The endless flow of a city, the river that carries us after death, the empires that break-up like cells: more videos for the soul
Thanks to Aeon, a selection of videos to give your doors of perception a good scrub-down.
First, and above, from Hiroshi Kondo, “Multiverse”:
A commute is often judged good or bad by how long it takes, but sometimes getting from one place to another can yield wrinkles in our experience of time. The Japanese filmmaker Hiroshi Kondo explores this phenomenon in his often breathtaking video Multiverse, layering time on itself to create a hallucinatory vision of countless scooterists flowing through Taiwan’s capital Taipei. The result is a vision of a city and its people that takes an ordered freneticism and manipulates it to create a sense of time speeding up and standing still. People are momentarily discernible as individuals before morphing into strange amalgams of humanity. As the piece progresses, the pace becomes increasingly dizzying, until finally the crowd melds into an amorphous blur of light and motion. For another surreal take on the urban world from Kondo, watch his video Eye Know (2014).
“This evocatively adapts the US spoken-word poet Anis Mojgani’s performance of ‘To Where the Trees Grow Tall’ from his book In the Pockets of Small Gods (2018). Mojgani invokes a surreal scene of confusion, mystery and casual conversations between newly deceased strangers in a piece that envisions its listeners in their coffins, ‘clanging down the river, with all the other coffins in the water of the next world’. The US filmmaker Kristian Melom pairs this performance with split-screen images of the poet navigating a cityscape and a journey down a serenely flowing river. Through Mojgani’s words and Melom’s images, death – like life – is rendered as at once mundane and deeply enigmatic.”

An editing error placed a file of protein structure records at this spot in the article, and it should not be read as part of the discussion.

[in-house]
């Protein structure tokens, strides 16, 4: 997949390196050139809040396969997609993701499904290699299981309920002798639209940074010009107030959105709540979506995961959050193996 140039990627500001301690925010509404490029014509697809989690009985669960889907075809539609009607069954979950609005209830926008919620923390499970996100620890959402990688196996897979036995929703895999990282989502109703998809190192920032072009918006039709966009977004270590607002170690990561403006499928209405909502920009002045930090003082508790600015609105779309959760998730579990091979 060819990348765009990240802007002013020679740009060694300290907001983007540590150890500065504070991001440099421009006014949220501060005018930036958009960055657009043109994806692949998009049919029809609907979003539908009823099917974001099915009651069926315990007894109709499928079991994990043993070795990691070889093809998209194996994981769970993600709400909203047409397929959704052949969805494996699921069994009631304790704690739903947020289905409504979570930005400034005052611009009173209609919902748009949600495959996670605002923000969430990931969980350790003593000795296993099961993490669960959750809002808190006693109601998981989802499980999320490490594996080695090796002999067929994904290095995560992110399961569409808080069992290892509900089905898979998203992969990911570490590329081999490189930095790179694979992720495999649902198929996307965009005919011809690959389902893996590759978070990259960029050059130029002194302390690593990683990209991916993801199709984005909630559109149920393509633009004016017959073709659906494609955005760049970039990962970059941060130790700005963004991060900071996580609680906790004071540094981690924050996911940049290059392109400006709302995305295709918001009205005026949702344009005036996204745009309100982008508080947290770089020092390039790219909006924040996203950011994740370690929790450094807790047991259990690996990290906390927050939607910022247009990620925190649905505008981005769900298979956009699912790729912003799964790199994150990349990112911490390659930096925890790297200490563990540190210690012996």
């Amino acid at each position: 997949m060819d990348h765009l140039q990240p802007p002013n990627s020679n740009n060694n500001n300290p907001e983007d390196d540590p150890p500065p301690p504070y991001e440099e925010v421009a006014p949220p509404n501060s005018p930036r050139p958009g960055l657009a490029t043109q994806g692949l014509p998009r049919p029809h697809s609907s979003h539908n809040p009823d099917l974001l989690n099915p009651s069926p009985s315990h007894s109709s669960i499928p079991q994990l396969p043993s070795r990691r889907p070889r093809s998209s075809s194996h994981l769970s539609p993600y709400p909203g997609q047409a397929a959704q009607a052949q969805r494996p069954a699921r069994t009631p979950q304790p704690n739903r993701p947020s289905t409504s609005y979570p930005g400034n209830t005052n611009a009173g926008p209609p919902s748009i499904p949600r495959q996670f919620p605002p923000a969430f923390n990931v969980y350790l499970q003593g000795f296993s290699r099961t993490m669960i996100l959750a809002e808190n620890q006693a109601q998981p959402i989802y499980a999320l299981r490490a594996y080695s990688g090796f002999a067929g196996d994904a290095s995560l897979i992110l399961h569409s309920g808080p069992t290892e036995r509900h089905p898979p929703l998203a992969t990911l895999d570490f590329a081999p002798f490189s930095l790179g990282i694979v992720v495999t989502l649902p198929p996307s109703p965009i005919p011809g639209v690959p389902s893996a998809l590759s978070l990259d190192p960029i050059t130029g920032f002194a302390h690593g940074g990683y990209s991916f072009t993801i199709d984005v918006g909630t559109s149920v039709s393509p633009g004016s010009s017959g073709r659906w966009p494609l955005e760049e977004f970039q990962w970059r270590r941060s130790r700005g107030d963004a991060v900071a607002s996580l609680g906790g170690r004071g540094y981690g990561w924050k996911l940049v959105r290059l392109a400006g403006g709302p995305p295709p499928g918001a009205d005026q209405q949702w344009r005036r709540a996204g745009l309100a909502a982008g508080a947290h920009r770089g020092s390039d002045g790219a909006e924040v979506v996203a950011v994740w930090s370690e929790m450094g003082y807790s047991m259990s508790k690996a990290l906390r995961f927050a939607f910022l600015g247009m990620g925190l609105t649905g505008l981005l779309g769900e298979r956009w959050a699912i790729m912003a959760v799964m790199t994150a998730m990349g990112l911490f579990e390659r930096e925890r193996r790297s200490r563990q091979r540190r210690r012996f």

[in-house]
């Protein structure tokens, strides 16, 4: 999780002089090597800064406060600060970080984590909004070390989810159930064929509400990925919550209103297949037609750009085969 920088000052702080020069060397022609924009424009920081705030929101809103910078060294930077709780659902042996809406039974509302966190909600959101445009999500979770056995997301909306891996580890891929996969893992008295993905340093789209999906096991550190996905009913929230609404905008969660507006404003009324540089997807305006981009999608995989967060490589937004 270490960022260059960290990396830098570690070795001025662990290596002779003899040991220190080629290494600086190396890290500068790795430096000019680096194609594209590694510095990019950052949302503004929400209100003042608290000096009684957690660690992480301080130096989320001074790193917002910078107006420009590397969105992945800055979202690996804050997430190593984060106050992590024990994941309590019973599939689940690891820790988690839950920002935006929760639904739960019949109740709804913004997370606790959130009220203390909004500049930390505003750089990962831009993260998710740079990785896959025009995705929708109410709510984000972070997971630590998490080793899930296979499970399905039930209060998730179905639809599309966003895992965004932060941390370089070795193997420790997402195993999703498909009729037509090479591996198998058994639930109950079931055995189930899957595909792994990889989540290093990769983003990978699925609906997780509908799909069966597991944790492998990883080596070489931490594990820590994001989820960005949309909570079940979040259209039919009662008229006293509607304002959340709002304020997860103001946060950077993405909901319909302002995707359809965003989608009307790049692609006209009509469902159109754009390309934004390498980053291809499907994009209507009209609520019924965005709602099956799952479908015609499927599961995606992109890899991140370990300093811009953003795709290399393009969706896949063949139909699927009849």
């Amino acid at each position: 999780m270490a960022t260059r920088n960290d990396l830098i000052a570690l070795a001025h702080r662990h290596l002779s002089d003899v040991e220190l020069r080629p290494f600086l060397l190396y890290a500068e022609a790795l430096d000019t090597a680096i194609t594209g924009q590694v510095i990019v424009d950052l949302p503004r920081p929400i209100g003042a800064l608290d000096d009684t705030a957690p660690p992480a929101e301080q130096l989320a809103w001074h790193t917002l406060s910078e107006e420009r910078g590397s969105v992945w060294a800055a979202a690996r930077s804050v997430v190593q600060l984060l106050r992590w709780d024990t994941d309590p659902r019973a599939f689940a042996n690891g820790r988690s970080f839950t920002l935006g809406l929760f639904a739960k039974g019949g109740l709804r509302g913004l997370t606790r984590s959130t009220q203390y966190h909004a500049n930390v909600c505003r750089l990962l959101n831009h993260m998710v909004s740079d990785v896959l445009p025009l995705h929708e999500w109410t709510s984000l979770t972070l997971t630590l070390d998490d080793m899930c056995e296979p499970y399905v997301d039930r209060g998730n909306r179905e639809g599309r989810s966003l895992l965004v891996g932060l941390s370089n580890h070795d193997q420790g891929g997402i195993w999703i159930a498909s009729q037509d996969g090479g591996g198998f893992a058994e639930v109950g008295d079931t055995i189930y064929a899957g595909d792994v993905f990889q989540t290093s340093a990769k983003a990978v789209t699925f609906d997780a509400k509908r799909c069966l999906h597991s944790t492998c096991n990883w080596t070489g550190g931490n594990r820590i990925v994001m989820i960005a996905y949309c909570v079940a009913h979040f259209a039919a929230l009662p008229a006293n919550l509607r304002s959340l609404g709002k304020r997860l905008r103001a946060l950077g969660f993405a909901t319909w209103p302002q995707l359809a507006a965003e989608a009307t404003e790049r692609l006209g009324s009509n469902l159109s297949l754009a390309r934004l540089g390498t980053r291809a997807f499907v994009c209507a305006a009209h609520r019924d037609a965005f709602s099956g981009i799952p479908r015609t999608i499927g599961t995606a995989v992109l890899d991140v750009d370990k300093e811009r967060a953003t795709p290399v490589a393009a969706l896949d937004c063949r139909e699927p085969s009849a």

During the 18th, 19th and 20th centuries, Great Britain, France, Portugal and Spain controlled vast territories across the globe through a combination of seapower, economic control and brute force. This video from the Portuguese visualisation designers Pedro M Cruz and Penousal Machado charts the rise and fall of these four largest maritime empires, from 1776 and the American War of Independence, right up to 2009, when the once-expansive land claims of these nations barely extended beyond the European continent. The duo illustrates the centuries-long process of decolonisation as a kind of mitosis, with newly independent nations splitting off from the colonial powers. According to Cruz, the soft, cellular bodies used for the visualisation are meant to convey the ‘volatility and dynamic nature’ of these empires over time.